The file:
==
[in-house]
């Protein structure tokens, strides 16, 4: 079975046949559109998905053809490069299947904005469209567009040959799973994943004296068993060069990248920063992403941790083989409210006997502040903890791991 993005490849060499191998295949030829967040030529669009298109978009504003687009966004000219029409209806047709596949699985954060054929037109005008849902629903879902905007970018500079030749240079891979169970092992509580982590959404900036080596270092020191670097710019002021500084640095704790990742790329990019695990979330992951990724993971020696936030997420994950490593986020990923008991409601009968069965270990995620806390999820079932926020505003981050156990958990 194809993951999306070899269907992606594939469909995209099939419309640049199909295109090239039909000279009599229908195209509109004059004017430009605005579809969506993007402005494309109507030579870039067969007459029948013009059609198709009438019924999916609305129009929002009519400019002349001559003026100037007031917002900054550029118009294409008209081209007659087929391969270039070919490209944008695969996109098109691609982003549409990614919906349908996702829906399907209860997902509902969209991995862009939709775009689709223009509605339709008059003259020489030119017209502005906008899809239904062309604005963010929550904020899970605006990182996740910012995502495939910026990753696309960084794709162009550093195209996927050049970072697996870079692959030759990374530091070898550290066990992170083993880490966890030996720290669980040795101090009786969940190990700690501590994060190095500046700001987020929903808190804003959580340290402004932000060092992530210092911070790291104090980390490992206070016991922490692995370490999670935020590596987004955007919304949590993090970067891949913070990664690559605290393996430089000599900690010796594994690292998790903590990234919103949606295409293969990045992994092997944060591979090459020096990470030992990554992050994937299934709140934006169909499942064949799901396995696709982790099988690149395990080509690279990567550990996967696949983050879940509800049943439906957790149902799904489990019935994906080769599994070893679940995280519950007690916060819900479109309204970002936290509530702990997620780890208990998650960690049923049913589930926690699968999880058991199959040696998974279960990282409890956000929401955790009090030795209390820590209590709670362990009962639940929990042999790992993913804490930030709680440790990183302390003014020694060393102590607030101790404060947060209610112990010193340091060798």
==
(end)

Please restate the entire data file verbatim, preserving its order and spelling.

[in-house]
């Protein structure tokens, strides 16, 4: 079975046949559109998905053809490069299947904005469209567009040959799973994943004296068993060069990248920063992403941790083989409210006997502040903890791991 993005490849060499191998295949030829967040030529669009298109978009504003687009966004000219029409209806047709596949699985954060054929037109005008849902629903879902905007970018500079030749240079891979169970092992509580982590959404900036080596270092020191670097710019002021500084640095704790990742790329990019695990979330992951990724993971020696936030997420994950490593986020990923008991409601009968069965270990995620806390999820079932926020505003981050156990958990 194809993951999306070899269907992606594939469909995209099939419309640049199909295109090239039909000279009599229908195209509109004059004017430009605005579809969506993007402005494309109507030579870039067969007459029948013009059609198709009438019924999916609305129009929002009519400019002349001559003026100037007031917002900054550029118009294409008209081209007659087929391969270039070919490209944008695969996109098109691609982003549409990614919906349908996702829906399907209860997902509902969209991995862009939709775009689709223009509605339709008059003259020489030119017209502005906008899809239904062309604005963010929550904020899970605006990182996740910012995502495939910026990753696309960084794709162009550093195209996927050049970072697996870079692959030759990374530091070898550290066990992170083993880490966890030996720290669980040795101090009786969940190990700690501590994060190095500046700001987020929903808190804003959580340290402004932000060092992530210092911070790291104090980390490992206070016991922490692995370490999670935020590596987004955007919304949590993090970067891949913070990664690559605290393996430089000599900690010796594994690292998790903590990234919103949606295409293969990045992994092997944060591979090459020096990470030992990554992050994937299934709140934006169909499942064949799901396995696709982790099988690149395990080509690279990567550990996967696949983050879940509800049943439906957790149902799904489990019935994906080769599994070893679940995280519950007690916060819900479109309204970002936290509530702990997620780890208990998650960690049923049913589930926690699968999880058991199959040696998974279960990282409890956000929401955790009090030795209390820590209590709670362990009962639940929990042999790992993913804490930030709680440790990183302390003014020694060393102590607030101790404060947060209610112990010193340091060798």